Issues in Domestic Violence Tracking at the Legal Assistance Foundation of Metro Chicago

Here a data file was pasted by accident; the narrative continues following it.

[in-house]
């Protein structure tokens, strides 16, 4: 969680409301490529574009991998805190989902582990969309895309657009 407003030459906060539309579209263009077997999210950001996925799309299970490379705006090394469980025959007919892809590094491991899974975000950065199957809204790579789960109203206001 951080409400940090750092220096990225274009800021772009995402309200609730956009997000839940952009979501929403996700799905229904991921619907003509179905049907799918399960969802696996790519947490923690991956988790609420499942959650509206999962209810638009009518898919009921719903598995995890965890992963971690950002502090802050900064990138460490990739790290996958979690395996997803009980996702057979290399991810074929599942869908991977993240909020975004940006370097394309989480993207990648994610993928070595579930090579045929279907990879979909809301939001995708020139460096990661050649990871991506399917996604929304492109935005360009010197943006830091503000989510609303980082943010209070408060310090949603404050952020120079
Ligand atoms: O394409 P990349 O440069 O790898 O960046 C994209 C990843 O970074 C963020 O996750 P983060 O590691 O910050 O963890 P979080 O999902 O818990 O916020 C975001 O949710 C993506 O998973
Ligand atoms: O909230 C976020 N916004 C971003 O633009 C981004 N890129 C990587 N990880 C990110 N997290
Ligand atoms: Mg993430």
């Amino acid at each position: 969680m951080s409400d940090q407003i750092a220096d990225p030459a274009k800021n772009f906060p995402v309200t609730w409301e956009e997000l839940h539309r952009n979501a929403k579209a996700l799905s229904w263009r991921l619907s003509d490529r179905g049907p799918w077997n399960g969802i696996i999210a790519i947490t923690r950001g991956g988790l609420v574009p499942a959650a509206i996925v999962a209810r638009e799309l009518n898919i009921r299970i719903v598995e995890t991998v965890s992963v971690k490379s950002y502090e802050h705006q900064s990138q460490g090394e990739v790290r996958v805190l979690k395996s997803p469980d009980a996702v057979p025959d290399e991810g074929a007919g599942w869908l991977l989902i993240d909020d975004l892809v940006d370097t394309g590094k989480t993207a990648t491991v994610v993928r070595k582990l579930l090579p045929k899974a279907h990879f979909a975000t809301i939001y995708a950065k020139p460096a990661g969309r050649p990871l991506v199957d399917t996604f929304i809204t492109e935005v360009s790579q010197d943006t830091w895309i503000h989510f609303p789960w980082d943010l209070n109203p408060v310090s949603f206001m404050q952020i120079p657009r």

The purpose of this work is to provide an analysis of domestic violence tracking as conducted by a not for profit legal aid clinic. The scope of this analysis will focus on the efforts of the Northwest Office of the Legal Assistance Foundation of Metropolitan Chicago to comply with grant requirements detailed by the Legal Assistance for Victims Grant Program. I show that a tracking system, as communicated through the LAV Grant Program, creates a data collection initiative that complies with the Department of Justice's desire to see women successfully separated from their abusive partners without any clarity on how to define 'success' or 'separation.' This vagueness complicates any practical application of the conclusions drawn from the tracking data. It especially threatens to marginalize the individual and collective experience of ethnic minority women in their struggle against domestic violence, through the standardization of a 'universal' battered experience; one that conceals aspects of the struggle against male violence, specific to Latino and South Asian neighborhoods. The very area the Northwest Office intends to serve through partnership with Mujeres Latinas en Acci6n and Apna Ghar. Through my work at LAP, I have come to believe that any tracking methodology should be developed in conjunction with community organizations (in this case both Apna Ghar and Mujeres Latinas en Acci6n.) This would not necessarily include the participation of the branch offices of LAP, except where necessary. Seeking unsolicited contact with women attempting to escape from male violence is an exercise fraught with ethical peril for those without current information on the woman's situation. This is especially the case for male trackers, who must gain the woman's trust over the telephone, and in some instances, call women that still live with a violent, and potentially jealous male. Battered women fleeing the grips of an abuser are often inaccessible, most especially through the telephone. This notion that a legal clinic is going to renew contact (i.e. track) and build rapport with battered women to evaluate the 'success' of its service is flawed and unrealistic. The ignorance of the U.S. Department of Justice on this matter is revealed by its encouragement of a grant that requires tracking from an agency that was unclear about how best to do it. The DOJ fails to acknowledge what it means to be a successful survivor of domestic violence and ignores that racism obstructs the opportunities of minority women to escape their violent partner. Last, data collection is often impossible for some collaborative effort. In some respects, this work represents a ground level analysis of the kind of domestic violence advocacy and collaboration sponsored by the Violence Against Women Act (VAWA) of 1994, reauthorized in 2000. This act is important because it represents the first federal legislation to address male violence comprehensively (Elman, 1996). It links violence with equality (Schneider, 2000) and acknowledges that most violence against women is determined by gender (Elman, 1996). The VAW A set aside government funding for shelters, a national domestic violence help-line, a rape education/prevention program, and training programs for federal and state judges on battered women's legal needs. It created the VAWO through the U.S. Attorney General and. the DOJ. The LAV grant itself was approved in the VAWA reauthorization of 2000. This paper will be divided into three parts. First, it offers a more in depth description of the grant partners and their relationship through the grant. It continues with a discussion of the terminology describing male violence and the weaknesses there within. Our current statistical understanding (according to government study) is explored, noting the limitations intrinsic to domestic violence studies. Second, it provides a brief history of domestic violence in the United States, with attention to the feminist naming of that violence and the subsequent professionalization of what once was a feminist movement. Last, it concludes with an analysis of a tracking requirement, and as noted above, will highlight the tracking system's impracticality in general and marginalization of battered ethnic-minority women specifically. The first two-thirds of this paper will serve as a foundation on which to build a criticism of tracking as an impractical concept rooted in the professionalization of the battered women's movement. Several brief recommendations for the Northwest Office and the Department of Justice are included. This work must not be construed as an expose of the Legal Assistance Foundation of Metropolitan Chicago as a whole, or the Northwest neighborhood office of the organization in particular. The vast majority of what I can include about the Northwest Office of LAF would be very positive. I respect the agency's work and the dedications of its attorneys to battered women. Most information that I will include on the particular details of the grant proposal come from internal documents within the office, whose use in this paper have been approved by the agency. My main concern in is with elucidating the terms of agreement in the collaboration between the Northwest Office and its grant partners.